But, very fortunately, these fears were not realized. The wind shifted to the southeast, and there the beach of Granite House was completely covered by Flotsam Point.
Pencroft and Ayrton, the most zealous workmen at the new vessel, pursued their labor as long as they could. They were not men to mind the wind tearing at their hair, nor the rain wetting them to the skin, and a blow from a hammer is worth just as much in bad as in fine weather. But when a severe frost succeeded this wet period, the wood, its fibers acquiring the hardness of iron, became extremely difficult to work, and about the 10th of June shipbuilding was obliged to be entirely discontinued.
Cyrus Harding and his companions had not omitted to observe how severe was the temperature during the winters of Lincoln Island. The cold was comparable to that experienced in the States of New England, situated at almost the same distance from the equator. In the northern hemisphere, or at any rate in the part occupied by British America and the north of the United States, this phenomenon is explained by the flat conformation of the territories bordering on the pole, and on which there is no intumescence of the soil to oppose any obstacle to the north winds; here, in Lincoln Island, this explanation would not suffice.
"It has even been observed," remarked Harding one day to his companions, "that in equal latitudes the islands and coast regions are less tried by the cold than inland countries. I have often heard it asserted that the winters of Lombardy, for example, are not less rigorous than those of Scotland, which results from the sea restoring during the winter the heat which it received during the summer. Islands are, therefore, in a better situation for benefiting by this restitution."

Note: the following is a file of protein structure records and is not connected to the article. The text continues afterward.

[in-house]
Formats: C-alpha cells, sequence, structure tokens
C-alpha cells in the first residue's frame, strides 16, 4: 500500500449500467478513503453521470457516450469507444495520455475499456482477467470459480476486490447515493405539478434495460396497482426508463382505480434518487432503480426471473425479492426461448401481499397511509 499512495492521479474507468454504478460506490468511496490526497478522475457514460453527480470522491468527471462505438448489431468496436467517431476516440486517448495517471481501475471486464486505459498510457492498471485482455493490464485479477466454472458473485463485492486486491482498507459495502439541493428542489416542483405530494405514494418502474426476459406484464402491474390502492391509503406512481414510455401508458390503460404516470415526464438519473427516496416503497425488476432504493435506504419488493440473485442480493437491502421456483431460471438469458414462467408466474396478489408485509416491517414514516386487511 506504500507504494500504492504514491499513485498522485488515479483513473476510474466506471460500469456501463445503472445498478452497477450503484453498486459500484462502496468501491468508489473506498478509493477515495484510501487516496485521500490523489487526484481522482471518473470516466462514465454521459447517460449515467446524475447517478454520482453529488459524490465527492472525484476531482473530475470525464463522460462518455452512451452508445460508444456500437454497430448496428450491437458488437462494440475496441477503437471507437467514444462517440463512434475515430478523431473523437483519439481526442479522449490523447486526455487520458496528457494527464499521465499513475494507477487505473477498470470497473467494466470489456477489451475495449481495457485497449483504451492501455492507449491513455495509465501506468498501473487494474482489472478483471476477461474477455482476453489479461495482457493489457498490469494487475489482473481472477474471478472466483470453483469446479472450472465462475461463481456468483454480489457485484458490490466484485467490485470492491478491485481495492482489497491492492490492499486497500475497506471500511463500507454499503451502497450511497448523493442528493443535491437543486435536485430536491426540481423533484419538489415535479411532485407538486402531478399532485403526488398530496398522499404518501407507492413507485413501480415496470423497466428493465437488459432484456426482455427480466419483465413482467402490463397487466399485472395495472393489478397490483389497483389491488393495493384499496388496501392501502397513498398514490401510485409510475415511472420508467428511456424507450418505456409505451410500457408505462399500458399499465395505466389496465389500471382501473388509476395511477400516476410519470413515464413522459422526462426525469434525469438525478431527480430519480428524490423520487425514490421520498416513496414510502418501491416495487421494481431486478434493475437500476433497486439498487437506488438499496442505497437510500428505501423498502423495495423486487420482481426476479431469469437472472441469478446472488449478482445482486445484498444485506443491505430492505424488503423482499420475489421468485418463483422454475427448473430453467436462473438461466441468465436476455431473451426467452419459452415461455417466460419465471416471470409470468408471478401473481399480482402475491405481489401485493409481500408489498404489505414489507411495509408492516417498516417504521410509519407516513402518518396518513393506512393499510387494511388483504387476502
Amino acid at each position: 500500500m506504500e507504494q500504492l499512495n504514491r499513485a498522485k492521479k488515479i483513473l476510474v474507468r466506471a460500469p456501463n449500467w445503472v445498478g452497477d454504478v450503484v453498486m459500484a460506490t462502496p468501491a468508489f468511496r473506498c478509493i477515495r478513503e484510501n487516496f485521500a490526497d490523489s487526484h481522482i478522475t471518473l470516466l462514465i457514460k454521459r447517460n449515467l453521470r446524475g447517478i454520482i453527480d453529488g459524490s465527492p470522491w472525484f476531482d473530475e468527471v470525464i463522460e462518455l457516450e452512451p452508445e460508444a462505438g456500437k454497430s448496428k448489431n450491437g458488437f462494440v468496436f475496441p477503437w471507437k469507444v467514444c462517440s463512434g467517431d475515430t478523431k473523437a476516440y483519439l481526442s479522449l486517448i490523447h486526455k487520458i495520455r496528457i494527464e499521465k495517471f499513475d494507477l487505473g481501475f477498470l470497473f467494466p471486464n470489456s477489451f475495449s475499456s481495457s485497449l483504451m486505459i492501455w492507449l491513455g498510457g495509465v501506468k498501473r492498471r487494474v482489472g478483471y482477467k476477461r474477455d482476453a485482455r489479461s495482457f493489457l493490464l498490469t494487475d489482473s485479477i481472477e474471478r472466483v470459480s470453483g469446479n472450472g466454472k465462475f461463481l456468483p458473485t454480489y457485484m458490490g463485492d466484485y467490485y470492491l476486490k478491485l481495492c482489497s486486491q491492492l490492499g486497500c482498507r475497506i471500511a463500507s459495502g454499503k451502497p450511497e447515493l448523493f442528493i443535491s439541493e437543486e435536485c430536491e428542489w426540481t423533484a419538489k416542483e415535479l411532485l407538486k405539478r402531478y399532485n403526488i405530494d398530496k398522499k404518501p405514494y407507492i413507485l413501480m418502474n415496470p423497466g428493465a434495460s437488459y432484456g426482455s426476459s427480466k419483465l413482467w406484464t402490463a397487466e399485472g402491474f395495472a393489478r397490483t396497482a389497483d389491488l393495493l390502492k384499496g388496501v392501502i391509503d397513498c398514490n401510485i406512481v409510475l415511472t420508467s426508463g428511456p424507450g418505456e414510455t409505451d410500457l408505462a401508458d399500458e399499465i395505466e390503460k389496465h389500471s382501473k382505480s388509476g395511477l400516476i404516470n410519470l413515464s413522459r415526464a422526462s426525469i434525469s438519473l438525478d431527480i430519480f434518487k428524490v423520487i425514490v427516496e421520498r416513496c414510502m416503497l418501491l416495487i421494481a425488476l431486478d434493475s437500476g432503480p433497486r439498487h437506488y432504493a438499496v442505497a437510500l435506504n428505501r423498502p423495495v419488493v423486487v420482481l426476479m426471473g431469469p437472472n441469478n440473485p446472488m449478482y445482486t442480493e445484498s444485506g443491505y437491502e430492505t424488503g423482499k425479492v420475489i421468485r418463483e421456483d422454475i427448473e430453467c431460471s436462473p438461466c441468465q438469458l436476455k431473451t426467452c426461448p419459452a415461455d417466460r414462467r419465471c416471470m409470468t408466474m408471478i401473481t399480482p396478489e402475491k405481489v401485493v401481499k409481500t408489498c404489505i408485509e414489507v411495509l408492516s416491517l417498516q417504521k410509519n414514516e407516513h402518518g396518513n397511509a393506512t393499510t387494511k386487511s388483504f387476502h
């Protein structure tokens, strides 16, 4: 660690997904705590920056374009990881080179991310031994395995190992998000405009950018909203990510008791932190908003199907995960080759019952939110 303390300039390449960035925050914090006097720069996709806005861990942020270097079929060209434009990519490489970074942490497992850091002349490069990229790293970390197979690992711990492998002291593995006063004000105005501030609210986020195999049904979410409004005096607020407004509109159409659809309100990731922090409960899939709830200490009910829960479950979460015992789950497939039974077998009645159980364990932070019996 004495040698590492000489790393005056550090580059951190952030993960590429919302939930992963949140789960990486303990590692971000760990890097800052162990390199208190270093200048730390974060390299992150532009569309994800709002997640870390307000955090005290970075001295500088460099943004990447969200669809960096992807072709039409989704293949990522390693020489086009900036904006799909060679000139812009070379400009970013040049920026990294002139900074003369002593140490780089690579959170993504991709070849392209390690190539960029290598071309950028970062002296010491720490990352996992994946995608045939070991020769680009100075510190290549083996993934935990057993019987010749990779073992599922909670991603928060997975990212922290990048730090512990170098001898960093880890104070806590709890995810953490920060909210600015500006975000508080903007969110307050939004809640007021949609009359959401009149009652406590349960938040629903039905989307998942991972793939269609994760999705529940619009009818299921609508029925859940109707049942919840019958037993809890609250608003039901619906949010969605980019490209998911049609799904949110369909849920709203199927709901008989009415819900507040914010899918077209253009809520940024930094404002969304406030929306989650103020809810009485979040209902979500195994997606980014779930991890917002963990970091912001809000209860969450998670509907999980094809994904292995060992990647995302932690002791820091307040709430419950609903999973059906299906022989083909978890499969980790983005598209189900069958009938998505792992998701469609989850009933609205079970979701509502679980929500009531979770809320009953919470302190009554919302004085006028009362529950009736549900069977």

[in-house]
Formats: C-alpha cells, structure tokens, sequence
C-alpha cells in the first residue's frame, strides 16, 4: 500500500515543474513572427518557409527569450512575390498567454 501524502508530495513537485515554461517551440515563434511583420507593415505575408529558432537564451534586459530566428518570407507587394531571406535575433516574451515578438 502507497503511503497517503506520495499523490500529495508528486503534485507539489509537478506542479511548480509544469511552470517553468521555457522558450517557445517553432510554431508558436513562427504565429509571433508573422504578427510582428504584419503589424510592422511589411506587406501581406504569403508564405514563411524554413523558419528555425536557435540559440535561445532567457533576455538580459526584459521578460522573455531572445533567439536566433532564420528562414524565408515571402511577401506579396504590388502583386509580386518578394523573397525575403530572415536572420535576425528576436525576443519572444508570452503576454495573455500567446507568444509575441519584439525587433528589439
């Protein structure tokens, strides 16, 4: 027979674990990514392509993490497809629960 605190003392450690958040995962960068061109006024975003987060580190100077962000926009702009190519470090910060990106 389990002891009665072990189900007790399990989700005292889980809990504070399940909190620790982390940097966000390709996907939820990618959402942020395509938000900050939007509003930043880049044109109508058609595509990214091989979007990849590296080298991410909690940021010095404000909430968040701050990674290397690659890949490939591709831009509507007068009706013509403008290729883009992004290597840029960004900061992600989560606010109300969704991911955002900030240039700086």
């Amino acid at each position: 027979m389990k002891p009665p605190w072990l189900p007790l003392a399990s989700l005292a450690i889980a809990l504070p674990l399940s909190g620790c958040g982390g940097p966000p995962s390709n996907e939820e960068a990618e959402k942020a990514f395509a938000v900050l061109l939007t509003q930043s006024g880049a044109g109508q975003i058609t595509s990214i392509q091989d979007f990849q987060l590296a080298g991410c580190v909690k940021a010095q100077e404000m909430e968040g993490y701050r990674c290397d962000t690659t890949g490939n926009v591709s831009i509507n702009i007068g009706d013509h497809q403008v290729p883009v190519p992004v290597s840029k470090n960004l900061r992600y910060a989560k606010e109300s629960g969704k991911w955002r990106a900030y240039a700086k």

"But then, Captain Harding," asked Herbert, "why does Lincoln Island appear to escape the common law?"
"That is difficult to explain," answered the engineer. "However, I should be disposed to conjecture that this peculiarity results from the situation of the island in the Southern Hemisphere, which, as you know, my boy, is colder than the Northern Hemisphere."
"Yes," said Herbert, "and icebergs are met with in lower latitudes in the south than in the north of the Pacific."
"That is true," remarked Pencroft, "and when I have been serving on board whalers I have seen icebergs off Cape Horn."
"The severe cold experienced in Lincoln Island," said Gideon Spilett, "may then perhaps be explained by the presence of floes or icebergs comparatively near to Lincoln Island."
"Your opinion is very admissible indeed, my dear Spilett," answered Cyrus Harding, "and it is evidently to the proximity of icebergs that we owe our rigorous winters. I would draw your attention also to an entirely physical cause, which renders the Southern colder than the Northern Hemisphere. In fact, since the sun is nearer to this hemisphere during the summer, it is necessarily more distant during the winter. This explains then the excess of temperature in the two seasons, for, if we find the winters very cold in Lincoln Island, we must not forget that the summers here, on the contrary, are very hot."
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The Mysterious Island -by- Jules Verne